Aruba is divided into the northeast and southwest coasts. The southwest has the white sand beaches, turquoise seas, and warm waters. The northeast coast, exposed to the Atlantic, has a few white sand beaches, cacti, rough seas with treacherous currents, and a rocky coastline.
The entire island has a population of just over 100,000, so the term "city" is relative here.
The time in Aruba is Atlantic standard time; it is the same as Eastern Daylight Savings time all year round.
The climate is tropical marine, with little seasonal temperature variation. Because of its location south in the Caribbean there is very strong sun, but a constant light breeze keeps the temperature pleasant. (These persistent winds out of the east shape the island's distinctive, lop-sided divi-divi trees.) The divi-divi trees have become a signature tree to Aruba's landscape. The weather is almost always dry, with most rain showers coming at night and lasting only a little while. The yearly rainfall usually does not exceed 508 mm (20 inches). Temperatures in Aruba do not change dramatically. Between the months of January and March the temperatures stay around 24-29 °C (76-85 °F); this being their high season. However starting in April and through December this is considered off season and temperatures do not change much beyond 26 and 31 °C (79 and 88 °F). It lies outside the zone usually affected by hurricanes.
The island is flat with a few hills, arid with mostly desert vegetation (cacti) and negligible natural resources other than white sandy beaches. The highest point is Mount Jamanota (188 m). There are no tropical rainforests on the island. Palm trees are generally found only in landscaped areas around the resorts and tourist areas.
|Currency||Aruban florin (AWG)|
|Population||112.3 thousand (2019)|
|Electricity||127 volt / 60 hertz (NEMA 1-15, NEMA 5-15, Schuko)|
|Time zone||Atlantic Time Zone, America/Aruba, UTC−04:00|
|edit on Wikidata|
Discovered and claimed for Spain in 1499, Aruba was acquired by the Dutch in 1636. The island's economy has been dominated by three main industries. A 19th century gold rush starting in 1824 was followed by prosperity brought on by the opening in 1924 of an oil transshipment facility, which became one of the world's largest oil refineries by the 1940s. Aruba was of value at the time to Americans due to its proximity to the nearby oilfields at Maracaibo, and because facilities built on Dutch territory were less vulnerable to being expropriated by Venezuela. The massive number of workers and executives required by the oil refinery led to massive development of the island's infrastructure, which greatly improved living standards and became the foundation for Aruba's modern tourism industry.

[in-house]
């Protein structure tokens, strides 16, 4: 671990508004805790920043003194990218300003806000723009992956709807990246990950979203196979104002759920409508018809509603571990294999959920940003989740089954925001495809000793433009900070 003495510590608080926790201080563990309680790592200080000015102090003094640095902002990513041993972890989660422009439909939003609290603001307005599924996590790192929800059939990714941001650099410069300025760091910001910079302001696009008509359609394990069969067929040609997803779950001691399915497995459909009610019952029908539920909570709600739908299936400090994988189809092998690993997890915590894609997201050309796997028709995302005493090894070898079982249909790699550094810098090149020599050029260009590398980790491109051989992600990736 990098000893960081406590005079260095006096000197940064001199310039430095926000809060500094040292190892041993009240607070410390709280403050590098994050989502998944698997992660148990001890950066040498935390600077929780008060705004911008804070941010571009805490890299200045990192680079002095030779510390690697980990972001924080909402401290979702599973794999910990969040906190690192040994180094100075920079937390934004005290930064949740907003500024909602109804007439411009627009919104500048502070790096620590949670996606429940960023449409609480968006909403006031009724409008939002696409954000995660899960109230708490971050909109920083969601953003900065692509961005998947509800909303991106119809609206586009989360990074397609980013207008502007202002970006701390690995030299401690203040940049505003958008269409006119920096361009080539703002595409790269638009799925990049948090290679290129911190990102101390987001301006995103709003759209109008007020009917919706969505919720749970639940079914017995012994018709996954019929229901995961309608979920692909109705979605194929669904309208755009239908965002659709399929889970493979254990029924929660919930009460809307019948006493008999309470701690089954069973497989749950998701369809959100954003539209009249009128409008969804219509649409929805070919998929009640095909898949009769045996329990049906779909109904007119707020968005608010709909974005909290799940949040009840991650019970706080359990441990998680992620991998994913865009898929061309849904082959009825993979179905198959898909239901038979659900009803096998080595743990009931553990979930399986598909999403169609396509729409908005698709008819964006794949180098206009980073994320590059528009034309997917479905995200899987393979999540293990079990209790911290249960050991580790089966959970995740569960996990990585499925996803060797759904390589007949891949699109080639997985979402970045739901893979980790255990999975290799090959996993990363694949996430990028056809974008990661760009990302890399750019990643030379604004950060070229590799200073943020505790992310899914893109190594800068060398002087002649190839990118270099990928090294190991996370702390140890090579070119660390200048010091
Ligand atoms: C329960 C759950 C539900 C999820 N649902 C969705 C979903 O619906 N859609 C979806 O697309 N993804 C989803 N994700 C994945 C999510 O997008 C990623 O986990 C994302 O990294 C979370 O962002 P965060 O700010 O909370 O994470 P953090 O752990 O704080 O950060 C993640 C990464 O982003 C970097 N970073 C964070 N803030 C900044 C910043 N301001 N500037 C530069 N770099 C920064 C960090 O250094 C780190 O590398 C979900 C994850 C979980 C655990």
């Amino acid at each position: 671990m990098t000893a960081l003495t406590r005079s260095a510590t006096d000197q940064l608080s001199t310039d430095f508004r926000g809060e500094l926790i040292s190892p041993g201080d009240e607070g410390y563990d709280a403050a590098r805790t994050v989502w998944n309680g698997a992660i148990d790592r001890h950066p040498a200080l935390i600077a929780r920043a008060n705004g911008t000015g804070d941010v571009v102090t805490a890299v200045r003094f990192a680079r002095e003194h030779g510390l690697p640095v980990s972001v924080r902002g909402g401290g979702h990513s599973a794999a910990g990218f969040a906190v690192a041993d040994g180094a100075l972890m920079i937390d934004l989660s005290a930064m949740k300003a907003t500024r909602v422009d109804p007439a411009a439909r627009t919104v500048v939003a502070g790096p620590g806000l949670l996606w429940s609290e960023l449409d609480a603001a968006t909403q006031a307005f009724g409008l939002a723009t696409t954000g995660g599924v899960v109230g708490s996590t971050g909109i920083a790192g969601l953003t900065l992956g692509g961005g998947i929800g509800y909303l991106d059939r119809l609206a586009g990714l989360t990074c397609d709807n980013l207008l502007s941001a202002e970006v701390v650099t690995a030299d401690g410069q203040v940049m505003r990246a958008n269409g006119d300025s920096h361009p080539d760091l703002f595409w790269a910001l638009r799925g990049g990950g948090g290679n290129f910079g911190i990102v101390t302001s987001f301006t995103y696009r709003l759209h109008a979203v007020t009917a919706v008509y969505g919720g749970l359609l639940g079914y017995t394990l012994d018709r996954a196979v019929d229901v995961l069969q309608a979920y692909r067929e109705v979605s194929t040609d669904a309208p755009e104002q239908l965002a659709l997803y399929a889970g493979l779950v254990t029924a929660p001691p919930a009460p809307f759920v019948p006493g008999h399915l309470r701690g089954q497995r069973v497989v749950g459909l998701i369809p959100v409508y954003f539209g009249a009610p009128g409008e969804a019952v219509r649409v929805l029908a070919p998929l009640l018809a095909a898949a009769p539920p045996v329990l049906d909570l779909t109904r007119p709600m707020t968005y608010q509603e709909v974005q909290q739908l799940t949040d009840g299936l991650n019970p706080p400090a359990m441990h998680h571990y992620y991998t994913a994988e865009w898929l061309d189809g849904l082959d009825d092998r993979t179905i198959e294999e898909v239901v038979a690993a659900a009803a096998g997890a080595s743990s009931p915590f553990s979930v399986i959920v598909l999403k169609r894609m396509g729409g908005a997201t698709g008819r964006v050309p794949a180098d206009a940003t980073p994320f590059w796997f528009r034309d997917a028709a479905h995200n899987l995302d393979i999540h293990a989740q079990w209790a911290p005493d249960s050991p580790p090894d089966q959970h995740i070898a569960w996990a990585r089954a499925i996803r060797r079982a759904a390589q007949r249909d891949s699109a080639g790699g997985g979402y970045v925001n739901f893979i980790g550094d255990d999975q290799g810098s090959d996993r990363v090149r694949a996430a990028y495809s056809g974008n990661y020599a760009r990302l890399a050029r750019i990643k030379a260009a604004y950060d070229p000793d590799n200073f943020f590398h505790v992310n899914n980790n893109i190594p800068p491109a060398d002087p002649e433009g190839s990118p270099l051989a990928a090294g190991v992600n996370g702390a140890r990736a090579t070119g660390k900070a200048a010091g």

In the last decades of the 20th century, the local oil industry gradually declined due to automation and competition from Venezuelan refineries, but tourism boomed. Aruba seceded from the Netherlands Antilles in 1986 and became a separate, autonomous member of the Kingdom of the Netherlands. Movement toward full independence was halted at Aruba's request in 1990.
Tourism is the mainstay of the small, open Aruban economy, with offshore banking and oil refining and storage also important (both ended in 2009). The rapid growth of the tourism sector over the last decade has resulted in a substantial expansion of other activities. Construction has boomed, with hotel capacity five times the 1985 level.
Papiamento, the anthem, the national flag and coat of arms are the most important national symbols. They stress the inhabitants' love for the island, the close connection to the Caribbean Sea, and the multi-cultural composition of the population. The national anthem is played and sung on many occasions. The Dutch flag represents the Kingdom of the Netherlands of which Aruba is a part.
Local electricity is officially 120 V 60 Hz, which is identical to the U.S. and Canadian standard. Outlets are North American grounded outlets, identical to the NEMA 5 standard wall outlets found in the United States and Canada. Occasionally non-grounded outlets may be found, which do not accept the third, round pin present on grounded plugs, and require an adapter. Older North American outlets may not be polarized (with one slot wider than the other). Otherwise, adapters are available which can accept a polarized plug and adapt it for use with a non-polarized outlet.